Another passage from Lest Innocent Blood Be Shed:
Ethics, especially the ethics of crisis, of life and death, deals with the lives and deaths of particular humans beings. . . . Life-and-death ethics has to do with hurting and helping individual human beings. It has to do with betraying, torturing, humiliating, killing them, and with helping them.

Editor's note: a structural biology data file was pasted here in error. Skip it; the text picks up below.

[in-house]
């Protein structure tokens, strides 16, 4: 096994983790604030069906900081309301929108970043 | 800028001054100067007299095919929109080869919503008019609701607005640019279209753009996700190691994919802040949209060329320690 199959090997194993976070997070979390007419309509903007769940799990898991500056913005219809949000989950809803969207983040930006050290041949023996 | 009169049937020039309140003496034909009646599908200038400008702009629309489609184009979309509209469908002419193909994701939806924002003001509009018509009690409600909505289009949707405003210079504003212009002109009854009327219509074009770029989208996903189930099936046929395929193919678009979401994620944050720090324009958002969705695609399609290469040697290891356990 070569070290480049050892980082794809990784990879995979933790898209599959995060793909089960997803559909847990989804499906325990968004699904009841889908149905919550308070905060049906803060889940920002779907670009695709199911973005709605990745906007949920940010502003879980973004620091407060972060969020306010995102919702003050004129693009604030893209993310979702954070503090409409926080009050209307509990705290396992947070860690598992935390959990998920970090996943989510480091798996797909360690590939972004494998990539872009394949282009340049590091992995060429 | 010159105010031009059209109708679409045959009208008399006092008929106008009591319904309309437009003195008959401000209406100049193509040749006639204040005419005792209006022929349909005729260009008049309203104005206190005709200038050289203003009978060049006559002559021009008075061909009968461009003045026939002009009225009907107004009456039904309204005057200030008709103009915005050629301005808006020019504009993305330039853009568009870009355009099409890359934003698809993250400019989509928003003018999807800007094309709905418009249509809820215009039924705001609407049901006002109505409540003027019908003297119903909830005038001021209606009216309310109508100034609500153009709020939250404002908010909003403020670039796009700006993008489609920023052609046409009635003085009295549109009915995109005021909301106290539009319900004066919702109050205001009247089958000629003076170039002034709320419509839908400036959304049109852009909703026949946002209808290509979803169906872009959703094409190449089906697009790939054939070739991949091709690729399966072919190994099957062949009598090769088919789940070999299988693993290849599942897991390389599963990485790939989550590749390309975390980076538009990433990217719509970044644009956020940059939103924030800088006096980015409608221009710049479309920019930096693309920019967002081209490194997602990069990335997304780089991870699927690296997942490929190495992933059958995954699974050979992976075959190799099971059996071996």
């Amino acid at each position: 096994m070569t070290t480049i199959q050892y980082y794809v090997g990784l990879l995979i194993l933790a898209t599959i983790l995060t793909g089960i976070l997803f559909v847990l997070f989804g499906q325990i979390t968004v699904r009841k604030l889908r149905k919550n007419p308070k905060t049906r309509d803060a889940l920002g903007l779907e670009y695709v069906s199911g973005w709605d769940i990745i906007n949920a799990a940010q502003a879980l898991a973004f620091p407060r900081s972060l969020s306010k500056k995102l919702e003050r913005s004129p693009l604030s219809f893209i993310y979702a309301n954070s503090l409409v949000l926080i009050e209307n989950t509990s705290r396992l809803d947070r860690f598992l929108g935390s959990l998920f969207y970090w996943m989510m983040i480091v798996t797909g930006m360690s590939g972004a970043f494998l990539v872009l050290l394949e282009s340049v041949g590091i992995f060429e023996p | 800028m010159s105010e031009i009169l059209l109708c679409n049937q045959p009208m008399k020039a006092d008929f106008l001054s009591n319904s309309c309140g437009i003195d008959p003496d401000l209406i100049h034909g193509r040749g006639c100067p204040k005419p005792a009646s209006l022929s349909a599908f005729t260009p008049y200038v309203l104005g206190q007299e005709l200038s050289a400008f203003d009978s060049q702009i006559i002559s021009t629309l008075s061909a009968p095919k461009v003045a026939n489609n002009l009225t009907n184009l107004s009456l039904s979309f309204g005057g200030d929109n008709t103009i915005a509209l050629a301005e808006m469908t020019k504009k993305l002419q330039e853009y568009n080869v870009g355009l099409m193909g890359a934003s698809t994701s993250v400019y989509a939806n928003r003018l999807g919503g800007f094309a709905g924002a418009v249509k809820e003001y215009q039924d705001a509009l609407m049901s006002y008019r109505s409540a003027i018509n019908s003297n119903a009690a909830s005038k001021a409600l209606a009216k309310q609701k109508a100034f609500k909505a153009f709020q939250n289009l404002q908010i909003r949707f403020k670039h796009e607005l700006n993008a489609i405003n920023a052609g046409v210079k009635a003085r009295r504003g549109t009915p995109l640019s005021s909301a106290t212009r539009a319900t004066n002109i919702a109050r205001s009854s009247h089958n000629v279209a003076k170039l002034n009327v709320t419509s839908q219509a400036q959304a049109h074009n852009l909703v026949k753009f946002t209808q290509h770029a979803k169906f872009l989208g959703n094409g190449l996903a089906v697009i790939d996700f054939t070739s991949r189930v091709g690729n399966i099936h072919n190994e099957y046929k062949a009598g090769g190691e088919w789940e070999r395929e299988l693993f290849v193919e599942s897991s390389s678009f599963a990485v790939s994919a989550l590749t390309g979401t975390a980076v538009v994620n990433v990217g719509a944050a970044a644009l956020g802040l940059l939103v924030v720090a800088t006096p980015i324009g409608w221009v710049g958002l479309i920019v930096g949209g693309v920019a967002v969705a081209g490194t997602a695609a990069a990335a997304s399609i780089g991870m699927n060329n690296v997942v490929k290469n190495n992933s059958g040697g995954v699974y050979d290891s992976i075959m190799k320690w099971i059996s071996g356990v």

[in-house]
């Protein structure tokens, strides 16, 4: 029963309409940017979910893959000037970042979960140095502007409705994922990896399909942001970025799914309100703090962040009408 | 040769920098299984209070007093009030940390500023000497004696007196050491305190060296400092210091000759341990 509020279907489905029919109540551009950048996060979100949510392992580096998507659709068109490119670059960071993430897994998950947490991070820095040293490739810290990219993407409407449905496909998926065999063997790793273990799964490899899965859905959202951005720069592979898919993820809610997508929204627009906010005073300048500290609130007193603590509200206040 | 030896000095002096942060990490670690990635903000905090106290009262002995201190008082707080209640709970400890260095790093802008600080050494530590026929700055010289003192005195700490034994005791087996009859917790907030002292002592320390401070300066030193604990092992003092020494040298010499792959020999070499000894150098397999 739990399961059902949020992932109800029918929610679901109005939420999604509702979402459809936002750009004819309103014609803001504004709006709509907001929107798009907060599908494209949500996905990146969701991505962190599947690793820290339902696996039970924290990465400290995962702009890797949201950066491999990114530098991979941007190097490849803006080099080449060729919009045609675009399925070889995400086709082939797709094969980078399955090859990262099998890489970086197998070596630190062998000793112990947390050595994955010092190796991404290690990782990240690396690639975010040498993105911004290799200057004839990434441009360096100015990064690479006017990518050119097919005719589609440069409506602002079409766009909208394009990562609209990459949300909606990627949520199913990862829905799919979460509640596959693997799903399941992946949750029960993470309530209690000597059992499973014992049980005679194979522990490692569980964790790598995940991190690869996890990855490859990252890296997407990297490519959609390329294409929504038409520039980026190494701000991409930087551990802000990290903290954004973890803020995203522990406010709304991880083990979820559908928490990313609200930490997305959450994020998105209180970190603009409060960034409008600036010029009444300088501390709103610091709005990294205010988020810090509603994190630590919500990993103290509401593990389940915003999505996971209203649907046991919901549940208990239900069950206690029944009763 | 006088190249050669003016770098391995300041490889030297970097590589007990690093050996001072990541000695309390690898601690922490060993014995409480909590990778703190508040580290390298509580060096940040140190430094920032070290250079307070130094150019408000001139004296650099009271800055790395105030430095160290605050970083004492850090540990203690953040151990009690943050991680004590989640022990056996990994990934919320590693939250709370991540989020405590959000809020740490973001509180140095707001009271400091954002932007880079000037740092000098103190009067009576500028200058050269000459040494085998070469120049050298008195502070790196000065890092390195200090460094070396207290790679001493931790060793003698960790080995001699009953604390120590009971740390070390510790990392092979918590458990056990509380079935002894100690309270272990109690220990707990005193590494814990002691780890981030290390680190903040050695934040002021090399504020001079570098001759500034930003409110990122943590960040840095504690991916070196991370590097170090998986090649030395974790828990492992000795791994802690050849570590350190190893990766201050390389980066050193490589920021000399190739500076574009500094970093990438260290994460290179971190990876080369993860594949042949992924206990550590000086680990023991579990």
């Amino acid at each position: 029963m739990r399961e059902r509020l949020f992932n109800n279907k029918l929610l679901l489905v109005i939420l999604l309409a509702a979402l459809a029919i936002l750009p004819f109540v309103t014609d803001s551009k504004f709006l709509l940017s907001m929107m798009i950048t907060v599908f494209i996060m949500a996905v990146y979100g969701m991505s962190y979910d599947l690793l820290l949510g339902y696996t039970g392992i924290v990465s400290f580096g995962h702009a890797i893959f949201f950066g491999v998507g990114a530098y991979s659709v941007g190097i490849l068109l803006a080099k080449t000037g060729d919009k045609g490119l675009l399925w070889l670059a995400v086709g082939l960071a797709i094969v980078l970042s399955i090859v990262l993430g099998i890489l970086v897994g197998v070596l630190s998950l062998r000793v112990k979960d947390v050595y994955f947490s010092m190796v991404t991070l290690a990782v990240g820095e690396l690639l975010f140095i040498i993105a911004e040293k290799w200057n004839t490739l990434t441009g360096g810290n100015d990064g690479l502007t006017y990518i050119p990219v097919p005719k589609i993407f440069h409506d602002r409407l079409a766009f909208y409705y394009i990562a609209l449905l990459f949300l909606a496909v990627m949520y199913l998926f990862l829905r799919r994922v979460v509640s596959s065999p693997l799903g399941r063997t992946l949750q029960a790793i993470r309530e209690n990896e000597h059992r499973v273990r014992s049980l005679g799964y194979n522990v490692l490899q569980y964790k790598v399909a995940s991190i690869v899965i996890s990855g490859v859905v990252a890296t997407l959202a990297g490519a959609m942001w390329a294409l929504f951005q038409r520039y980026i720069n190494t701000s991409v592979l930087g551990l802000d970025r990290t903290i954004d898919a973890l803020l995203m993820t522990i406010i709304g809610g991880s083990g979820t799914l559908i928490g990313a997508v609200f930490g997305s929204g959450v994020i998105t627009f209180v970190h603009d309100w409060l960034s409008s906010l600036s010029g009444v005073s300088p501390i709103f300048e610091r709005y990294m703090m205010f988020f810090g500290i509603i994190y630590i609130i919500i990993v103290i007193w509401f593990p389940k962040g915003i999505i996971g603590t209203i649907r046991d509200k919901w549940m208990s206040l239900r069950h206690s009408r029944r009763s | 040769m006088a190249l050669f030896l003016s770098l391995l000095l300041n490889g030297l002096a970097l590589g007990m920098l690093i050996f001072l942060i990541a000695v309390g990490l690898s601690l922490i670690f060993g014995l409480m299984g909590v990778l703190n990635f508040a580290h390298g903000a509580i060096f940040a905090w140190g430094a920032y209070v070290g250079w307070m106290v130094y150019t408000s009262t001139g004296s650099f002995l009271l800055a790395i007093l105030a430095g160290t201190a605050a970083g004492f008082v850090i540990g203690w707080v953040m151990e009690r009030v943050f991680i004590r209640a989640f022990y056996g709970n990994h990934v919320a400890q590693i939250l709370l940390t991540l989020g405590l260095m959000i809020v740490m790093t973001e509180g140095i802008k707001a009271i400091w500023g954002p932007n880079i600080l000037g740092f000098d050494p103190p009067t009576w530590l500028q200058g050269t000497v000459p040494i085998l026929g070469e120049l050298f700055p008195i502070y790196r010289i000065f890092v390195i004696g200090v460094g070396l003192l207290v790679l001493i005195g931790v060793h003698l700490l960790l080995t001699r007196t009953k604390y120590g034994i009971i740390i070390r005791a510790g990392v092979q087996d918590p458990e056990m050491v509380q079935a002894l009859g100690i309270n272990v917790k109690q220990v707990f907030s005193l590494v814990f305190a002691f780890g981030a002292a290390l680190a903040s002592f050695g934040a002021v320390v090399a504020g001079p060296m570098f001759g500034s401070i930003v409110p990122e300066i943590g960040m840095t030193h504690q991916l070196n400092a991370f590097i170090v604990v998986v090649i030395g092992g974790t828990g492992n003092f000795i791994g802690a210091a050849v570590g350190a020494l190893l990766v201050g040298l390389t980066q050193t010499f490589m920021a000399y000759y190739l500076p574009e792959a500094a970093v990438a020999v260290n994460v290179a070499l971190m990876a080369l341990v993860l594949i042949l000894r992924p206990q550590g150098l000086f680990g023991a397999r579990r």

Too much of ethics deals with humans as objects rather than as human beings. We eliminate the human camaraderie shared between people when we do this. We eliminate the image of God in each person when we view ethics as a big, abstract system of beliefs rather than concrete, tangible acts we make each and every day. Ethics is lived, and only after it is lived, can it be speculated upon. Our ethics, especially when dealing with humans, must always allow space for that shared humanity to shape and mold the decisions we make.